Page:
----- Original Message -----
From: "Fhiona MacGhilleRhuadh" <[log in to unmask]>
To: <[log in to unmask]>
Sent: Thursday, September 09, 2004 2:44 AM
Subject: and now for something completely different
> My questions are:
> 1) What is the earliest date/era in which Ogham as a
> system of writing is believed to have existed?
Generally, current academic opinion is that the earliest use of Ogham dates
to about the 3rd or 4th century CE in Ireland. Some earlier scholars (like
R.A.S. Macalister) placed Ogham earliest uses circa 3rd or 4th century BCE.
Toby Griffen emeritus professor of linguistics at Southern Illinois
University has written several papers on Ogham which suggest that it
precedes the 7th century BCE based on sound changes and the apparent
relationships between it and early Greek numerical alphabets. According to
Griffen (and based on an analysis of changes or loss of certain
sounds/letters in Celtic languages: the loss of Indo-European /p/ and the
possible origins of H in Ogham as being originally a *P), Ogham could be
dated into the 2nd militia BCE. Here's links to his work:
Griffen suggests that the ancient Greek numerical alphabet could have been
influenced by the Ogham rather than in the reverse of this order as some
scholars suggest. This would be a radical change to current academic thought
but is not wholly without merit IMO. I personally see the origins of Ogham
as being of the earlier datings based on its seeming relationship to basic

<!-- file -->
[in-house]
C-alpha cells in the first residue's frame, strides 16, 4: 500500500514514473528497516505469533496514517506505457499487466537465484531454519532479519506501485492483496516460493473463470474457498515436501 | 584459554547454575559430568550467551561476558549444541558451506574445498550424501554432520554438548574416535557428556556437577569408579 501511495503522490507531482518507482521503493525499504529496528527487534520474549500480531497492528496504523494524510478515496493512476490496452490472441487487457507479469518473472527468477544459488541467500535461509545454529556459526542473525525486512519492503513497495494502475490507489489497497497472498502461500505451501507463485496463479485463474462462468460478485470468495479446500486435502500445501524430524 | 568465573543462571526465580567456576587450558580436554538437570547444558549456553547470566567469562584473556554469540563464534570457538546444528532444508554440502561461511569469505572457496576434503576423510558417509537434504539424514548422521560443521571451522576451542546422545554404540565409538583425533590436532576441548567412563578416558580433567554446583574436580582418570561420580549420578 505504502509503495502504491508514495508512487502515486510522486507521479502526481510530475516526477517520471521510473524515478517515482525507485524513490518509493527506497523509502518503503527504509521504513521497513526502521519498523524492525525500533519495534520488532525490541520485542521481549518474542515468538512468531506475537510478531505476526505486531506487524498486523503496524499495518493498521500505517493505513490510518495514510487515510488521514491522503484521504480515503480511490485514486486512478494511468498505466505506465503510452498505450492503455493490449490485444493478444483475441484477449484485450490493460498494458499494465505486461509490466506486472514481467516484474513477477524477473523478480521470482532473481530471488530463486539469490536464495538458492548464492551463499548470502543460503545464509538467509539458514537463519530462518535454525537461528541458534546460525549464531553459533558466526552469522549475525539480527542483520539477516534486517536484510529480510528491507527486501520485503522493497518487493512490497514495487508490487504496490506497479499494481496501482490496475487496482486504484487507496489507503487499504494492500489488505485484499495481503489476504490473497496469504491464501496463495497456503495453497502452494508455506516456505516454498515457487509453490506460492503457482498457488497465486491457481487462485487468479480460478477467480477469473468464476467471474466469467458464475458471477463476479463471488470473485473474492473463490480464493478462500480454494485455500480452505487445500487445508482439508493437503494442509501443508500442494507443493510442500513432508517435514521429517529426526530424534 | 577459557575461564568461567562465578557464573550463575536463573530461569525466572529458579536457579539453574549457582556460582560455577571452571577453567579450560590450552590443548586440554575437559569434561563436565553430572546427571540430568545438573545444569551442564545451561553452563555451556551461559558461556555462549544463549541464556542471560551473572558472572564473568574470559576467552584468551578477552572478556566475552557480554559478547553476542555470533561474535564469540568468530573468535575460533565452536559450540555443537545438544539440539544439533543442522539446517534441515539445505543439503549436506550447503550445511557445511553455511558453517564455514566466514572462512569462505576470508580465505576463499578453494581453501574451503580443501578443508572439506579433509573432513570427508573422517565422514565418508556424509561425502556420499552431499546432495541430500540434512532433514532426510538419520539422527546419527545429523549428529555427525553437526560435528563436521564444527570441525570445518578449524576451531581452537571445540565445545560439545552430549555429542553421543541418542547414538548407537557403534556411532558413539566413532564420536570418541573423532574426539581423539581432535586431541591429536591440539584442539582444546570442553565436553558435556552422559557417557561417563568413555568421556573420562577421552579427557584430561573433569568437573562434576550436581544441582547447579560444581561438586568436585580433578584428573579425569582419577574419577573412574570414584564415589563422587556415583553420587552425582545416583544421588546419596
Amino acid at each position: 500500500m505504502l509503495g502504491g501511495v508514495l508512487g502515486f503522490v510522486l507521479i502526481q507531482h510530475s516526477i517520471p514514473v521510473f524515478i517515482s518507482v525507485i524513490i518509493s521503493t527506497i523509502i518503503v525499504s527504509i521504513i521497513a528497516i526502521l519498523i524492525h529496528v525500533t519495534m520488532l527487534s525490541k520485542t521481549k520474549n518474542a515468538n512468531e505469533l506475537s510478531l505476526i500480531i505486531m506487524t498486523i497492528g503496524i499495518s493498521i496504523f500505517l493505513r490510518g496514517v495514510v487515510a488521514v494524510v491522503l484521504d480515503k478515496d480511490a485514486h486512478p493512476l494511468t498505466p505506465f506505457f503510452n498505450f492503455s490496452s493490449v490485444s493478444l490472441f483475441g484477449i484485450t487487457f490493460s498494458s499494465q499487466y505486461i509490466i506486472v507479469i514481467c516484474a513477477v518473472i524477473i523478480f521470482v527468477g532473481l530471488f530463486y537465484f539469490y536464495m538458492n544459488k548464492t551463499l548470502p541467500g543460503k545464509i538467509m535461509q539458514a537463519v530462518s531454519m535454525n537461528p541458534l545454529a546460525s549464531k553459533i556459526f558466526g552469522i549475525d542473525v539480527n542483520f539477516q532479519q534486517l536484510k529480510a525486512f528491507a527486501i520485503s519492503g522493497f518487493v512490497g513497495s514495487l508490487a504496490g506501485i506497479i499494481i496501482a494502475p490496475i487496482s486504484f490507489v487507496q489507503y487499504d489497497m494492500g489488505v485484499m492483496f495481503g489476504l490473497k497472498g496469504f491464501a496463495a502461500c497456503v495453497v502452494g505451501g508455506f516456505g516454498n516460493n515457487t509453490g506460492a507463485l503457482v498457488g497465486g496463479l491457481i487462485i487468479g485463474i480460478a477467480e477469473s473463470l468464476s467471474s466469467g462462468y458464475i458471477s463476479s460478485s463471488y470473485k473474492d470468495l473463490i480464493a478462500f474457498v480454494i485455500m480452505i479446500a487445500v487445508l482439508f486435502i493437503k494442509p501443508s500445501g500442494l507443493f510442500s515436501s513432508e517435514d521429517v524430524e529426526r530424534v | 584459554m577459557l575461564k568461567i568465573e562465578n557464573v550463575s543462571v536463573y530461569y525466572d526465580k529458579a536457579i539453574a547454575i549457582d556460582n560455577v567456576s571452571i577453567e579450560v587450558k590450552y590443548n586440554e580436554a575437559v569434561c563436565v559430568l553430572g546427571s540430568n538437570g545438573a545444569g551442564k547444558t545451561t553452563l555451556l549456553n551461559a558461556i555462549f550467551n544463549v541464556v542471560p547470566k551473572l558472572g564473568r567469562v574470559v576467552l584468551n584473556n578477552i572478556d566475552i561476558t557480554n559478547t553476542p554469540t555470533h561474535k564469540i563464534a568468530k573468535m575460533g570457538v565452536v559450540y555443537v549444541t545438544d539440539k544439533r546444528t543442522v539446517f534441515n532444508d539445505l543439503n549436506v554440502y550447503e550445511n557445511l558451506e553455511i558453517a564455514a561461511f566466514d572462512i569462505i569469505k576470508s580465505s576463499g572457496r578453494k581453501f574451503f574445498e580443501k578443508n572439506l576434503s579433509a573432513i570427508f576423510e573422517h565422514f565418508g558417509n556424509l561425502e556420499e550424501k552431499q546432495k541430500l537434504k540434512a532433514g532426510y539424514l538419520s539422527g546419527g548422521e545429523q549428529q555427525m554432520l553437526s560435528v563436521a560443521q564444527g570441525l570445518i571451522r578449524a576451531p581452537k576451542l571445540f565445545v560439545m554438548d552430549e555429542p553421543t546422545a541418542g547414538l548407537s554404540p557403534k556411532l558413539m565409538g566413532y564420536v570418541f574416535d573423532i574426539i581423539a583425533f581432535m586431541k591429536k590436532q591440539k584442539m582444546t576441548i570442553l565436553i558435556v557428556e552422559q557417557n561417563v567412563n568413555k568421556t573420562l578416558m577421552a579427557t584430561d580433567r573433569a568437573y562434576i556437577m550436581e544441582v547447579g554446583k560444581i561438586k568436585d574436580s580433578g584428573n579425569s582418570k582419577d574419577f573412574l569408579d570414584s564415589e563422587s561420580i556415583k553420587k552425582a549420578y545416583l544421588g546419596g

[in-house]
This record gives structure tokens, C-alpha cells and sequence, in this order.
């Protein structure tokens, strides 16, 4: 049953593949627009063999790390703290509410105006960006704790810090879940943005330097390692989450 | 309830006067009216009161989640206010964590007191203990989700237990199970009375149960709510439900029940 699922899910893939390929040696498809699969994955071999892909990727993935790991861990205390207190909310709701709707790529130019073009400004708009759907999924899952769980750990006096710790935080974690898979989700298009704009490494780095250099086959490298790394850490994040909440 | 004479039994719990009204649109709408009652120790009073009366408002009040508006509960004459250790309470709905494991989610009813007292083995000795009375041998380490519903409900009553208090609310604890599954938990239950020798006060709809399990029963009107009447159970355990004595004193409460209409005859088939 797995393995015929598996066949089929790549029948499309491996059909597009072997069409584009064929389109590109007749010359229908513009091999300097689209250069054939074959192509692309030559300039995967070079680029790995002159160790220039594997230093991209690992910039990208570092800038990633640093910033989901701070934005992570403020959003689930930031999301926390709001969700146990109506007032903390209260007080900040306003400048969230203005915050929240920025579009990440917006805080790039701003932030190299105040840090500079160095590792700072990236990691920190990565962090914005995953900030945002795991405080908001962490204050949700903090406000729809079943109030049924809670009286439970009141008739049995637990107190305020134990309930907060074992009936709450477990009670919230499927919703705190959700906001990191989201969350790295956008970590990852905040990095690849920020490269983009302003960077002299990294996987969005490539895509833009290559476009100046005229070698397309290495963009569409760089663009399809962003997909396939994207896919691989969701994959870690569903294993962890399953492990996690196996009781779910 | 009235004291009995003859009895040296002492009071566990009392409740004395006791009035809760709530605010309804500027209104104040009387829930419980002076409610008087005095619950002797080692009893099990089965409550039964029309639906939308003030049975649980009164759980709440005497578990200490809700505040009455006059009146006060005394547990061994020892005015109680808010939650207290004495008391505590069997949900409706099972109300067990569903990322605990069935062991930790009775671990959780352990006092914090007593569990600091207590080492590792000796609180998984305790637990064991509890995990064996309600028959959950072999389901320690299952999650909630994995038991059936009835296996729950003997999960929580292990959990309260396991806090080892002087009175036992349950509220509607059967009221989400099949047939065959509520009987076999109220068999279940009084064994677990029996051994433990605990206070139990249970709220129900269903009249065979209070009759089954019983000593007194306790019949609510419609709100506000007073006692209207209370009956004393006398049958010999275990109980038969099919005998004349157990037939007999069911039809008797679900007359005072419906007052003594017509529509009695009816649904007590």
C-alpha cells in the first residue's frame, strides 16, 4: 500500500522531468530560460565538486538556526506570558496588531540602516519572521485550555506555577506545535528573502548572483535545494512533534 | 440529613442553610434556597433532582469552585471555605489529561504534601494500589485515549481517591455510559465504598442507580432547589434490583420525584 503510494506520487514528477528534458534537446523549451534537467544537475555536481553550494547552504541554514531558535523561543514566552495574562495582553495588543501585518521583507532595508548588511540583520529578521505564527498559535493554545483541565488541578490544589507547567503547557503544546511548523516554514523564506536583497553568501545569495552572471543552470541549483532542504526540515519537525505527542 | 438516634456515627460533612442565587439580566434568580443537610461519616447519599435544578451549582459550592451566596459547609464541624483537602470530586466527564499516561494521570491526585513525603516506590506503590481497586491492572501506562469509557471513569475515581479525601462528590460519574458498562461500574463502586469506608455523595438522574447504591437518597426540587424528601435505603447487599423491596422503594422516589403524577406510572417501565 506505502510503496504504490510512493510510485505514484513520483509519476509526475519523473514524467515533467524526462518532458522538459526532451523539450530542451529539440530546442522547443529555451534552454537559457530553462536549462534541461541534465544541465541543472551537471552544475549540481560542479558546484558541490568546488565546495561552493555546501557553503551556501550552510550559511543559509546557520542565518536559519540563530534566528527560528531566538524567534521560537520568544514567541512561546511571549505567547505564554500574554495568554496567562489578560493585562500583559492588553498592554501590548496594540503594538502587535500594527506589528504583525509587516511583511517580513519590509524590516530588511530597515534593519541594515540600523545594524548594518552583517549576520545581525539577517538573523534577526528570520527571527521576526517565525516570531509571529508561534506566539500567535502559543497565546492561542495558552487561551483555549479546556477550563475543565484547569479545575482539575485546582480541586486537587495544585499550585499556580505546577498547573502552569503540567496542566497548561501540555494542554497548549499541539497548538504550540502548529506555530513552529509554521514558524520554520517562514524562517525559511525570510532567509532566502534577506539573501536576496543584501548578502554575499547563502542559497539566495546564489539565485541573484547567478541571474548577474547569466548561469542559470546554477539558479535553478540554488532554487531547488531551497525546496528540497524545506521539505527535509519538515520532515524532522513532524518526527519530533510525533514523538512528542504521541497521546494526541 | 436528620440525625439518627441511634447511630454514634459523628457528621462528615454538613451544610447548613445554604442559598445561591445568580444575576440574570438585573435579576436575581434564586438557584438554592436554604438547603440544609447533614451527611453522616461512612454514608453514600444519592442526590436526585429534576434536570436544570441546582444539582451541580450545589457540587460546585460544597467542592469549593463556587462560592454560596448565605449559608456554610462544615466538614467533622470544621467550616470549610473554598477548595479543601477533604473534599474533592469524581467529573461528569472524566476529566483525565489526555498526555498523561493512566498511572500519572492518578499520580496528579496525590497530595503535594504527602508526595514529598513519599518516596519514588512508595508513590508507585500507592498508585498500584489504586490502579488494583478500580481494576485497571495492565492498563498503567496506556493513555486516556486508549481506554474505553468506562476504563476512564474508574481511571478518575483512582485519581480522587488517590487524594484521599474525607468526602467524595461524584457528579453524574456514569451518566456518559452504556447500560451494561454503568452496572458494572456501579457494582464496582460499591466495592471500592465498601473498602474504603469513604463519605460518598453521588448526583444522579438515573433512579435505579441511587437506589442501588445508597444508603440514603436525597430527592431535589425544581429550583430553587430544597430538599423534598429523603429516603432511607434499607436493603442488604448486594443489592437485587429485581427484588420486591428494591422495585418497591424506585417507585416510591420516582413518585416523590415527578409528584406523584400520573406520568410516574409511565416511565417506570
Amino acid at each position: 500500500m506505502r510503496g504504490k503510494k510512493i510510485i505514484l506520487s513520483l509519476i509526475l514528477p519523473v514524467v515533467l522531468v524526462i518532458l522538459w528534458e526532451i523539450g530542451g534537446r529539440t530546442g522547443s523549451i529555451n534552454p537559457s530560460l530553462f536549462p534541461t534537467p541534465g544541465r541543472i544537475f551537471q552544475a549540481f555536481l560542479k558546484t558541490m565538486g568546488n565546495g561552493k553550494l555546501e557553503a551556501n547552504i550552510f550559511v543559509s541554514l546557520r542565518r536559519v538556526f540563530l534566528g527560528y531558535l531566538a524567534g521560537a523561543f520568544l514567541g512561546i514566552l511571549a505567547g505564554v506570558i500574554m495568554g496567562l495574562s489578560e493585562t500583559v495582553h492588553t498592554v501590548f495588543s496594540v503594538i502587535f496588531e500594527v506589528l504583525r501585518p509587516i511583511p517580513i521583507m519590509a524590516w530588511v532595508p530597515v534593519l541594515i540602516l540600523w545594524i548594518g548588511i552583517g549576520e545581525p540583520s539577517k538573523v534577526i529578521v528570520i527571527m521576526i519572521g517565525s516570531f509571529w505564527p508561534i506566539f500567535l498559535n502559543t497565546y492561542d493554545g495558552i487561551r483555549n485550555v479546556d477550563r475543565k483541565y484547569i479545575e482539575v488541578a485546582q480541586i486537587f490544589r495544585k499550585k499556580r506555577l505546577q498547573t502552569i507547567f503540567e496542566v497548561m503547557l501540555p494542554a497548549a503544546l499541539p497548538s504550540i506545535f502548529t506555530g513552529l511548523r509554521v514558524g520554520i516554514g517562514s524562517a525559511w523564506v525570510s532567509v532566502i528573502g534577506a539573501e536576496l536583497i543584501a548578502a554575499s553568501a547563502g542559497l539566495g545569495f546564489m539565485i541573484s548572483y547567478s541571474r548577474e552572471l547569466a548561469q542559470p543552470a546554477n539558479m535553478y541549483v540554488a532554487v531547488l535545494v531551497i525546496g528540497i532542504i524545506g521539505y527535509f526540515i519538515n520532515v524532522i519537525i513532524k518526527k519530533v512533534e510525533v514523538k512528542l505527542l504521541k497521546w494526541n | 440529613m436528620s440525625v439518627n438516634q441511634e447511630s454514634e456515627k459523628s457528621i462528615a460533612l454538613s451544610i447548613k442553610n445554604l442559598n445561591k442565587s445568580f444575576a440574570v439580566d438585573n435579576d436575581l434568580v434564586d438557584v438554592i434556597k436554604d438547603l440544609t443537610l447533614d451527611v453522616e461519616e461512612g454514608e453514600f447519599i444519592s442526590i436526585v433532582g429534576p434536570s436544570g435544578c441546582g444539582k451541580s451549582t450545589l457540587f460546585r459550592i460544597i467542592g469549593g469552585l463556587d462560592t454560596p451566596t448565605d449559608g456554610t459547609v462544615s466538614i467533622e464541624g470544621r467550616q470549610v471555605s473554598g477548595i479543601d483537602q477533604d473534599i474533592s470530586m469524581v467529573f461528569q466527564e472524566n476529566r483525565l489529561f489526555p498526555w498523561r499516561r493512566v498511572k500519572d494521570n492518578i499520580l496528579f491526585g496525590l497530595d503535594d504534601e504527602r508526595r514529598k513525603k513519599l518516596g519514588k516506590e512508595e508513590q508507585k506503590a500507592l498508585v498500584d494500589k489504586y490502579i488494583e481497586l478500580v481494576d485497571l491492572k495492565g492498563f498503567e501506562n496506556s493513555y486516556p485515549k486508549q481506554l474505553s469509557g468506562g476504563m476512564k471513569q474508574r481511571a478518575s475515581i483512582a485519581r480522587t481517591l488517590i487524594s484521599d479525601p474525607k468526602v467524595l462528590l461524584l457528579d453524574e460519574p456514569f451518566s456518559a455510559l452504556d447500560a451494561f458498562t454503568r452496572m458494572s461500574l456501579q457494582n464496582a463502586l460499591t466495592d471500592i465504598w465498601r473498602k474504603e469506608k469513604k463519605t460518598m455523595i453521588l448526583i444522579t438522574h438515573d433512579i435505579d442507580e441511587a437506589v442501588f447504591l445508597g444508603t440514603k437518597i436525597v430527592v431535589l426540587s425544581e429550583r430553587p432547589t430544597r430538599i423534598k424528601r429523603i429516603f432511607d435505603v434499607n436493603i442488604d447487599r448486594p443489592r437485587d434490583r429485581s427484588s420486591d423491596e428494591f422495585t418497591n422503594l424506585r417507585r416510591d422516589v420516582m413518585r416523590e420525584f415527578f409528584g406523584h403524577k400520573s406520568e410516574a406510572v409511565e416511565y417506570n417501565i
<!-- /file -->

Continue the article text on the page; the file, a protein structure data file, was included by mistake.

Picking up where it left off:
Irish sounds and its tally system-like organization. Tales of early Ireland
seem to date its usage back to the beginnings of traditional memory.
> 2) How many strings did Irish (court) harps have? I
> have seen a reference (somewhere) which stated that a
> practice harp had 20 strings, but that the actual harp
> had 26-29 strings.
I've seen the same mentions. I've also seen mention of early harps having v
arying numbers of strings (some as low as nine strings).
> 3) And one last question- Are there any examples of
> Pictish stone carvings in Ireland? If not, why not? Do
> we have any ideas? There are examples of Pictish
> stones in Scotland with ogham notched into them. Did
> the ogham come before or after the Pictish carving? Is
> there any way of telling which came first?
I don't know of any Pictish stones art that is said to have originated in
Ireland. It's generally assumed that Ogham was a later introduction to
Scotland from Ireland so my assumption is that Pictish stone art came first
and that possible some of the stones had Ogham inscriptions added to them.
It's practically impossible to date inscriptions without having datings from
in situ objects (or without some knowledge of the language's history and
The use of Ogham was said to have been a cornerstone of the schooling of
Irish Druids and Poets. As such, one could perhaps look for its origins back
to the beginnings of these schools and systems of learning. IMO, this is
particularly true when one considers the use of Ogham as a memory aid and
the central importance of memory to this specific group of the learned.